Interview: Her Story Director Sydney Freeland on Trans People Telling Trans Stories
"Trans women have a tendency to be sexualized and fetishized, and what I loved about this story was that it was essentially the opposite of that."
We’ve told you about Her Story (the upcoming digital series that’s by trans and queer women, for trans and queer women – not the video game!), and we recently spoke with the show’s writer/producer/star, Jen Richards. TMS also had the chance to speak exclusively with Her Story‘s director, Sydney Freeland, about the importance of trans artists telling trans stories.
Teresa Jusino (TMS): What made you decide to take a project like this on and made you say “I have to direct this”?
Sydney Freeland: Trans women have a tendency to be sexualized and fetishized, and what I loved about this story was that it was essentially the opposite of that. At its heart, it was about two people getting to know each other. It was sort of like, wow, I didn’t know I wanted this but now I want to be a part of it.
TMS: How did you approach Jen and Laura’s scripts as a director? What elements of the story were the most important to you? What’s the experience you hope audiences have while watching?
Freeland: To me it was first and foremost a love story, and that dictated my approach to the material. For example, we went with a color palette that had a warmer feel to it. We tried to incorporate lots of reds, yellows, pinks, and purples (as opposed to blacks) in everything from lighting to wardrobe.
TMS: There seems to be a lot of diversity in Her Story (one of the leads is a woman of color, there are queer trans women represented as well as queer cis women, etc). Was that intentional from the beginning, or was that something that evolved as you gathered your cast/team?
Freeland: I think the only thing that was set in stone was that any Trans character had to be played by a Trans actor. Other than that, we just tried to be open to casting whoever was right for a particular role.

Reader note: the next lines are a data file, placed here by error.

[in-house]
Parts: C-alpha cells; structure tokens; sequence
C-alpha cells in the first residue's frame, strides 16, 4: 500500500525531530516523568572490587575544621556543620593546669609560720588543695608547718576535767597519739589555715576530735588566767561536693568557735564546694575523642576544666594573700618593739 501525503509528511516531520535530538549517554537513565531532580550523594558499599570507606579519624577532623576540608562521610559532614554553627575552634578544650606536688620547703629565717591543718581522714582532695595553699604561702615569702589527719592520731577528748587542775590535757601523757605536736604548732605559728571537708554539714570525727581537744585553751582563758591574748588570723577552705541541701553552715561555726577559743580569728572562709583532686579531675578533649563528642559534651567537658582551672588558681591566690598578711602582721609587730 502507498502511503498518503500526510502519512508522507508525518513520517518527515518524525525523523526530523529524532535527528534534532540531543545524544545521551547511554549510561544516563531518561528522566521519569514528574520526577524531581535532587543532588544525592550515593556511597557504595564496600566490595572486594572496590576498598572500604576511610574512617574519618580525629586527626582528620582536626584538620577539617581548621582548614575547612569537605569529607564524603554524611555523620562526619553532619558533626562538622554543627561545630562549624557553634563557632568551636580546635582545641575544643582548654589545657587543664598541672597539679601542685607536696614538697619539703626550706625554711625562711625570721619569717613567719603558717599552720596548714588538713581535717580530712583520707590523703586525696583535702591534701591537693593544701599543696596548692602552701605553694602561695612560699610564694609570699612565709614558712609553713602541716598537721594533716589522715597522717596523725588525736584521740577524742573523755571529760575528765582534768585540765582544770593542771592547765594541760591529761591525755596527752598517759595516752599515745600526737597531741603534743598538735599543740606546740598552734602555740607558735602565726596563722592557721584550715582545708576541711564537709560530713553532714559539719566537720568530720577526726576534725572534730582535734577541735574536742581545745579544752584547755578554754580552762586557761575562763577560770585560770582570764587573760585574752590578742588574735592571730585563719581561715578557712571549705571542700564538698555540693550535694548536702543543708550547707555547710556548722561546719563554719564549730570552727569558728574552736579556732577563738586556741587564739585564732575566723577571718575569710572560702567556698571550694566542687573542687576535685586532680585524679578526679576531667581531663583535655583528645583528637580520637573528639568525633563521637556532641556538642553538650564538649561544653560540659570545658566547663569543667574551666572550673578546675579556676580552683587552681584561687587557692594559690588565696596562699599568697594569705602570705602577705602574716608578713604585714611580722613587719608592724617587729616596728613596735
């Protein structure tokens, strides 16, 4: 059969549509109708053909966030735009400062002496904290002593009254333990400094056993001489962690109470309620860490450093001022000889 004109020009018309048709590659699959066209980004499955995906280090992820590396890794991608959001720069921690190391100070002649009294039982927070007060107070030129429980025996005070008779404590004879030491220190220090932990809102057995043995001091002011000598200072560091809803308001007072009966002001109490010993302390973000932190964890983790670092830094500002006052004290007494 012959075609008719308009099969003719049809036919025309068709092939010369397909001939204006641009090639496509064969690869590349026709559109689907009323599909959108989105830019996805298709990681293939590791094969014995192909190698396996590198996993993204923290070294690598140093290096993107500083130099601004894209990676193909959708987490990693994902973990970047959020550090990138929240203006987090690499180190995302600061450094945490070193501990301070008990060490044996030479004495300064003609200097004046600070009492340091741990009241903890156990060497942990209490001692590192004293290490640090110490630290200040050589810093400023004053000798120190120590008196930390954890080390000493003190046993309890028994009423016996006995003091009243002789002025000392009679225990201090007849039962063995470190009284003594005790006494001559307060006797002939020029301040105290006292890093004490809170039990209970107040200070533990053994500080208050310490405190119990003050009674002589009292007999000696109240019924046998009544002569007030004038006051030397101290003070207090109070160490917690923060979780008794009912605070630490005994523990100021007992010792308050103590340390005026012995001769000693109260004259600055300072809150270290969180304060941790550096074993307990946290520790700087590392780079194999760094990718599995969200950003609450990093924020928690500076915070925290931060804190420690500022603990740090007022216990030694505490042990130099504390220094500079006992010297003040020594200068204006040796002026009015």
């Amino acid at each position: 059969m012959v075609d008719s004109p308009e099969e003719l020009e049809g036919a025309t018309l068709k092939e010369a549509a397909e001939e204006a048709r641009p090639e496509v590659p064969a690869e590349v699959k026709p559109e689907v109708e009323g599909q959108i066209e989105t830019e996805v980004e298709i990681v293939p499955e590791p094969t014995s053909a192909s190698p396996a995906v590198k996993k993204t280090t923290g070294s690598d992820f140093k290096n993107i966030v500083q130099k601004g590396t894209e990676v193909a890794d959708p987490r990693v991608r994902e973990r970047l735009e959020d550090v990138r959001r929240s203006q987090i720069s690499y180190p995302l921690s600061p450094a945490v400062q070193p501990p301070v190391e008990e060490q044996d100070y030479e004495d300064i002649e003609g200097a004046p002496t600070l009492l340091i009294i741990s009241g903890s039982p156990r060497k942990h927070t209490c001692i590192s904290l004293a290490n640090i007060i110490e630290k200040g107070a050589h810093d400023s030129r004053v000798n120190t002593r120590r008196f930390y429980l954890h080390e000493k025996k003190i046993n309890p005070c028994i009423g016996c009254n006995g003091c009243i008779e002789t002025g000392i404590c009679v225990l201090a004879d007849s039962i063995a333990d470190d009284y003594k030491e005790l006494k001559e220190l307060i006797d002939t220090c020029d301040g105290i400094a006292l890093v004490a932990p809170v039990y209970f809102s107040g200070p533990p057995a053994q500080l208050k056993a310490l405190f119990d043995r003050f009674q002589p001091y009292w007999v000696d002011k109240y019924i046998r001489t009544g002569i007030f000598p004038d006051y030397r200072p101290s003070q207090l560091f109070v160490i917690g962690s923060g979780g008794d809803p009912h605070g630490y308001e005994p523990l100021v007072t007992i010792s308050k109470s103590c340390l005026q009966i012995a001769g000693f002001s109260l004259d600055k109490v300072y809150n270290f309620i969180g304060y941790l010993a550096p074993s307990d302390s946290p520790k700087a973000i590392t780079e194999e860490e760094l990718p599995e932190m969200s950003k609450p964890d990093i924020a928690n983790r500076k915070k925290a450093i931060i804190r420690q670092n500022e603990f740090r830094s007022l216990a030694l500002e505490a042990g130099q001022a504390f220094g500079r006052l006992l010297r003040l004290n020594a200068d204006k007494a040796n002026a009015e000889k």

TMS: What do you hope people get out of Her Story? What’s the takeaway you hope they end the series with?
Freeland: My hope is that someone who isn’t necessarily Trans or Lesbian is able find something in the story they can relate to.
TMS: Is it possible for a cis person to tell a story about trans characters? If not, why? If so, what would need to happen in order for it to be a good, accurate portrayal?
Freeland: Well, I’m Transgendered but also I’m also Native American [Ed. Note: Navajo], and this is an ongoing conversation in that community as well. The overall question being, “Can someone who is not from one community write about another”? I don’t think there’s a simple answer, but I do think it’s crucial that a community has the opportunity to tell their own stories.
TMS: What do you think it would take for there to be more trans directors creating work like this? Obviously it’s already happening, but not necessarily at the Hollywood level the way it should. How can studios/production companies/fellow filmmakers nurture trans talent so that more of their stories can be told?
Freeland: I am extremely grateful for an organization like The Sundance Institute. They have programs set up specifically for supporting diverse voices and it’s programs like their labs (Native, Screenwriting, Directing) that gave me a lot of the tools needed for working in the film industry.
There are 5 days left in Her Story‘s IndieGoGo campaign to support their post-production costs, and they are 70% funded. If you believe in this project, make sure you check that out, and share/back it if you can!
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